Garlic chives are a strong flavoured hun food.1 Reserve the white portions of garlic chives and stir-fry with dried shrimp for a great dish. They are also good stir-fried with fresh shrimp, clams, or pork.2
1In the Suiyuan Shidan, the term hun (葷) is used as an umbrella term in a few places not only for Chinese Buddhist vegetarian ideas of what are or are not forbidden foods, but also to note various assertive stenches or flavours. The former category consists of all animal based food as well as all plants form the garlic family, which are believed to disrupt one’s Buddhist practice. The latter, although less common in modern usage, nevertheless feels appropriate considering how delightfully sinful these strong flavours and smell are.
2Disappointingly little is said here about this very tasty and easy-to-grow vegetable, but perhaps it’s omitted because it’s considered common knowledge?
Boil some mountain yam until soft, cut them into inch long pieces, and wrap in tofu skin. Pan-fry in oil, then add autumn sauce, wine, sugar, and soy-pickled ginger, and cook until they are brownish red in color.
1A recipe that is a rather poor substitute for real goose and requires quite the imaginative effort on the eater’s part. Still, when eaten without expectations it is remarkably delicious.
Apologies for the slow drip of posts… The planning and work for the on-coming book event is taking much more time than expected. More announcements to come!
The preparation is the same as chrysanthemum greens. They are produced in Xin’an county1 upstream of Changjiang.
1Loosestrife (Lysimachia clethroides) is known in Chinese as “pearl greens”. Not sure why this is so.
2 Xin-an county is located in Luoyang City in Henan Province
The preparation is the same as pearl algae. During summer, it is especially good mixed with sesame oil, vinegar, and autumn sauce.
1This is an algae Ulva compressa or Ulva intestinalis, found growing on the rocks and boulders on the sea side. I originally thought of this was another name for facai (髮菜, Nostoc flagelliforme) but in looking at a variety of ancient and old medical texts, we can see the ingredient is most likely that of genus Ulva.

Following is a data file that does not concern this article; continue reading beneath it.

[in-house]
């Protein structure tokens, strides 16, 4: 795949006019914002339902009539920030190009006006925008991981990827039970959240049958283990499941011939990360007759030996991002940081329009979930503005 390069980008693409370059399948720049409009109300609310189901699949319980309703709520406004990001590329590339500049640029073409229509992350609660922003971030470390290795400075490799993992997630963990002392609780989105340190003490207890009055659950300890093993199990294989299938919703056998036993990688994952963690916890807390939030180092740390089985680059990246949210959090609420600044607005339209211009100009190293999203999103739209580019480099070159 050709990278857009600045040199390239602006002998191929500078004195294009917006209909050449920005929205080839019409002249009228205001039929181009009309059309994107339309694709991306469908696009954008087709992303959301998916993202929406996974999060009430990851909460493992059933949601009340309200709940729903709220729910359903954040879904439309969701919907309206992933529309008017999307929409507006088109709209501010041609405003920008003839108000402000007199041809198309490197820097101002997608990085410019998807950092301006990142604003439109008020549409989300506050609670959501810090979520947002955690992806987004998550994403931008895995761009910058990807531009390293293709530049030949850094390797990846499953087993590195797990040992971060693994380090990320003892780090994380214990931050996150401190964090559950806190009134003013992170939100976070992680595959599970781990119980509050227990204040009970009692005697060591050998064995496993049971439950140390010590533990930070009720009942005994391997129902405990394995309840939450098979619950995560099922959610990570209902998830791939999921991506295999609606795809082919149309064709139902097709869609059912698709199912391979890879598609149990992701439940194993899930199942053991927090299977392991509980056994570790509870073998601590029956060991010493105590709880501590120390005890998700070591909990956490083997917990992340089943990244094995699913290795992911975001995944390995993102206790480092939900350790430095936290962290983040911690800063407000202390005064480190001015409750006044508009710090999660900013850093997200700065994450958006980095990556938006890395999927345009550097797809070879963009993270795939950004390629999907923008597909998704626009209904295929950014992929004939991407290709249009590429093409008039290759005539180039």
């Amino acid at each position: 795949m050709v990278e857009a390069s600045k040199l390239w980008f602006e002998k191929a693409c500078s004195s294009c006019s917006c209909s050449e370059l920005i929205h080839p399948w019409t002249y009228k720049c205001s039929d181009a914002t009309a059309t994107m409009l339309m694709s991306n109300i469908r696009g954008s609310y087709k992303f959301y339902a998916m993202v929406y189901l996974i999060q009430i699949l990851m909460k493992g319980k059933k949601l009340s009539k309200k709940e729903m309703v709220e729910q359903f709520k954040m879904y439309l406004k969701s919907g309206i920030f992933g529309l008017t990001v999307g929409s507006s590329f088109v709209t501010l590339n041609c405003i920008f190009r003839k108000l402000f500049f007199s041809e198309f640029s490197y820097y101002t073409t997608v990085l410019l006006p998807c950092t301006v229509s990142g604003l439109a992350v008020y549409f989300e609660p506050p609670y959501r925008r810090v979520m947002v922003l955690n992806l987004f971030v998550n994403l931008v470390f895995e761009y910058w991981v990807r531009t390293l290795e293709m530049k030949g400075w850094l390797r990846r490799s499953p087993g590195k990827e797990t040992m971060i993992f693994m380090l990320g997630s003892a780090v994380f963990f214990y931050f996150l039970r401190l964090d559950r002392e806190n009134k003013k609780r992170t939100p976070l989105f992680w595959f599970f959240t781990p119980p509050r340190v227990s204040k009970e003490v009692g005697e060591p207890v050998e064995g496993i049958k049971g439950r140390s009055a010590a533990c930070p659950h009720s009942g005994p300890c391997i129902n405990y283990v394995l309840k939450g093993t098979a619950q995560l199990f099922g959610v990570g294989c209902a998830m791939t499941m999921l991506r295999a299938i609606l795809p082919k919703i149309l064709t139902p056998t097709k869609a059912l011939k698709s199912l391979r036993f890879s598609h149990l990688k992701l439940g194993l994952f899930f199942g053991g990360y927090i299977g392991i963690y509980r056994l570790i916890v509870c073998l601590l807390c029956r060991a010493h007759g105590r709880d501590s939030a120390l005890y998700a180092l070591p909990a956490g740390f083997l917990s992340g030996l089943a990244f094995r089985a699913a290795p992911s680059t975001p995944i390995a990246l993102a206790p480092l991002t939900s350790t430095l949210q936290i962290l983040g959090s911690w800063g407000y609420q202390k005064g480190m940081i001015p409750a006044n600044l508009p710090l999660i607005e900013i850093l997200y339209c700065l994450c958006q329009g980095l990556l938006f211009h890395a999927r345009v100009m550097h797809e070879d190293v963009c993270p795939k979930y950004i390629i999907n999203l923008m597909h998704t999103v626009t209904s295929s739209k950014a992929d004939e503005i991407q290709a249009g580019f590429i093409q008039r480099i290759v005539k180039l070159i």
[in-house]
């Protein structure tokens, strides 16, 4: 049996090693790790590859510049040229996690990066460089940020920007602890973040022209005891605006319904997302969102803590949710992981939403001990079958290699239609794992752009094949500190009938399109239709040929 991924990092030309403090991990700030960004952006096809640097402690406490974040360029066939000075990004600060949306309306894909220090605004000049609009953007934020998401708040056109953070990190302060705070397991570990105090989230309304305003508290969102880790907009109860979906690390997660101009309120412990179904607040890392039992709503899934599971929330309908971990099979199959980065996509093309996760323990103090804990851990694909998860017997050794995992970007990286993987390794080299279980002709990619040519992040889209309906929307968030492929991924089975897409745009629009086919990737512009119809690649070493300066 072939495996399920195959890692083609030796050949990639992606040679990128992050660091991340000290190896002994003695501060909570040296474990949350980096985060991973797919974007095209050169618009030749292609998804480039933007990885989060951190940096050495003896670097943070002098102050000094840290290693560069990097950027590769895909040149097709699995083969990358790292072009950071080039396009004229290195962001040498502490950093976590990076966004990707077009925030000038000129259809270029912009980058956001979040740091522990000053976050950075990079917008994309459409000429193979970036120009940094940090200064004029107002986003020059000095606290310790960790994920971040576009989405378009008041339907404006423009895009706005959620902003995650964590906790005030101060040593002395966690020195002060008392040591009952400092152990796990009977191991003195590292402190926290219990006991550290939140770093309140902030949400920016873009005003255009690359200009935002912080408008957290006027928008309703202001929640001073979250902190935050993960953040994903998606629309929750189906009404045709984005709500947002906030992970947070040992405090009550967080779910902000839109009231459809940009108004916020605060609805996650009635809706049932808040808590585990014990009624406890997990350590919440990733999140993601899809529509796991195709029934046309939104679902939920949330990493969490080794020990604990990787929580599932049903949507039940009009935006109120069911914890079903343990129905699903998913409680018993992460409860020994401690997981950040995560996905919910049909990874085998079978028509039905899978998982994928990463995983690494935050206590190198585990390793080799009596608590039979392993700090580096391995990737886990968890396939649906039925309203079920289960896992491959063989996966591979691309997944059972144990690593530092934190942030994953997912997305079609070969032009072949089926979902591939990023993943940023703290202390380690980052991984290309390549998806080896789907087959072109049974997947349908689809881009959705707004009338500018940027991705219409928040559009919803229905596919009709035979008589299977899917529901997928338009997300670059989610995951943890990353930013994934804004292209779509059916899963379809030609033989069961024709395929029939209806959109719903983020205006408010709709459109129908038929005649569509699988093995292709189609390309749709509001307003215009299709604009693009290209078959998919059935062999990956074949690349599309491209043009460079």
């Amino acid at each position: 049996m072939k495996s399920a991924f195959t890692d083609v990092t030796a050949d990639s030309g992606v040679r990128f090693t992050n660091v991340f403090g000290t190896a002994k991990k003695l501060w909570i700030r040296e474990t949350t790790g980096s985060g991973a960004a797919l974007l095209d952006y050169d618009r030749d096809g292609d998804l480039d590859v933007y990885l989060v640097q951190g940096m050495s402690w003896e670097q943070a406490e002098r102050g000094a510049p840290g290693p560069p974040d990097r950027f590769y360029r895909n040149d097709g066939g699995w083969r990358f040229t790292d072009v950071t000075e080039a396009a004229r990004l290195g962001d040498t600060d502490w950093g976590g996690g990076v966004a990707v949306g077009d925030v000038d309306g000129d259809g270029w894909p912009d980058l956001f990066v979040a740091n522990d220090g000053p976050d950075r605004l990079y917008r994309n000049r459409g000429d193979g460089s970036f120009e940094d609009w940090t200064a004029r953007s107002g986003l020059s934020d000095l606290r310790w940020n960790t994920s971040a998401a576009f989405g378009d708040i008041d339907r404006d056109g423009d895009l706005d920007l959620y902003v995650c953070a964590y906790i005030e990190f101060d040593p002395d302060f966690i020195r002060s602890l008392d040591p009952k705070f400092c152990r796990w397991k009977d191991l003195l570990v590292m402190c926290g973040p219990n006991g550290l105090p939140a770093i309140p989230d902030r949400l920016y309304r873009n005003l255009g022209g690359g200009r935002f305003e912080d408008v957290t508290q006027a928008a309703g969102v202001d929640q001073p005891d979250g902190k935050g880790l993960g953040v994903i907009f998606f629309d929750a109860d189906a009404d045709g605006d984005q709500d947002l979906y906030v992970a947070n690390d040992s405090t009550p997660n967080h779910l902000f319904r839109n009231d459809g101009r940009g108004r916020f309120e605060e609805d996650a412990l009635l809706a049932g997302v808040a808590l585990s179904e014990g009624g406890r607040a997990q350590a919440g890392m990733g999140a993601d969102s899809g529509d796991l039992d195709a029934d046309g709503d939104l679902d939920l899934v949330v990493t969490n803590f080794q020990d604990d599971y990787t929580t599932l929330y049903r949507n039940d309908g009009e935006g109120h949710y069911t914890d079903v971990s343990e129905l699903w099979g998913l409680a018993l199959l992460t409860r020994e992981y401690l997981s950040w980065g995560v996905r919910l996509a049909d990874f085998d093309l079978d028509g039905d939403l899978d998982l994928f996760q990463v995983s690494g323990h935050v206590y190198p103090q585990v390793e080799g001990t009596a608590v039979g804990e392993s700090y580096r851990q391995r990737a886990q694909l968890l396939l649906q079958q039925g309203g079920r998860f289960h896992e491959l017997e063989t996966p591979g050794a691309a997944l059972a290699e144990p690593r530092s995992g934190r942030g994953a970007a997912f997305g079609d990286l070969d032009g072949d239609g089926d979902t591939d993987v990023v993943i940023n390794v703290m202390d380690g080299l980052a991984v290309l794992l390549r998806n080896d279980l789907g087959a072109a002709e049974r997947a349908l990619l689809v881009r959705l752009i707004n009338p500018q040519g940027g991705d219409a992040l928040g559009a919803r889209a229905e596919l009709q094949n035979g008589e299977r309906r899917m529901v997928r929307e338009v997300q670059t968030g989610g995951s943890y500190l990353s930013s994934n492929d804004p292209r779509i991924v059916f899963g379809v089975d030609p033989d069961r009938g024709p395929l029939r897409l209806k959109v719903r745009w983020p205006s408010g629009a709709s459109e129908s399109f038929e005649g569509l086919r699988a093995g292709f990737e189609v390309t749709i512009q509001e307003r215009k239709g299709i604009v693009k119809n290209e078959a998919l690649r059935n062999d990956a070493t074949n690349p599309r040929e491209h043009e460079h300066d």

Morels are produced in Hubei. They should be prepared in the same manner as pearl algae.
1The Chinese name for morels here is yangducai 羊肚菜, which means “Sheep stomach vegetable”.
Carefully pick through the pearl algae1 to clean them through. Boil them until they are somewhat soft then braise them in chicken and ham broth. When serving the dish, it is best when only the pearls are visible and not the chicken or the ham used in its preparation. The household of Tao Fangbo excels at preparing this dish.
1This is a type of cyanobacteria that forms jelly-like round colonies in the bottom of shallow freshwater ponds. The species are usually Nostoc commen v spheroides or Nostoc pruniforme. Still, their full scientific name or their terrible common names (mare’s egg, star jelly) don’t adequately describe how amazing these things look, so I’ve invented a better name: “Pearl Algae”.
Yes, I know they’re are not technically algae, but they look somewhat like them, and they are pearl-like. The Chinese name gexianme (葛仙米), translated badly as “pattern immortal’s rice”. To me, the name pointed out its otherworldly appearance, but in actuality refers to the an ancient Chinese mystic, Ge Hong (葛洪, see Comments). IMHO these spherical algae-like objects are remarkably beautiful.
It’s relative, Nostoc flagelliforme is also commonly eaten and know as facai (髮菜), which literally translates as “hair vegetable” due to it’s stringy appearance. As with its hairy relative, pearl algae are usually sold dried in Chinese groceries.
When preparing fidddleheads1 one must not be frugal, first remove all the fern’s mature branches and leaves, keeping only the straight shoots.2 Rinse them until clean and simmer until soft,3 then braise them in chicken broth. One must use only the shortest and most tender specimens since these are the most plump.
1I was tempted to translated this as bracken fern (Pteridium aquilinum). However the last sentence says that the short tender shoots of the ferm should be used, which makes these fiddleheads (Canadian term for immature fernshoot tips) enough for me.
2Yuan Mei says zhigen 直根 here, which means “straight roots”. Although one might think this refers to the woody rhizomes, I believe that he is actually trying to say geng (莄or 梗) which sounds similar to gen (根) and refers instead to the straight peduncle-like leaf shoots that come out from the center of a fern. To this day, the leave shoots are the parts of the plant that are collected in many parts of Asian and the world as a vegetable, and never the roots or rhizome of the plant.
3This describes the important preboiling process to leach some of the noxious, and possibly carcinogenic substances out of the fern.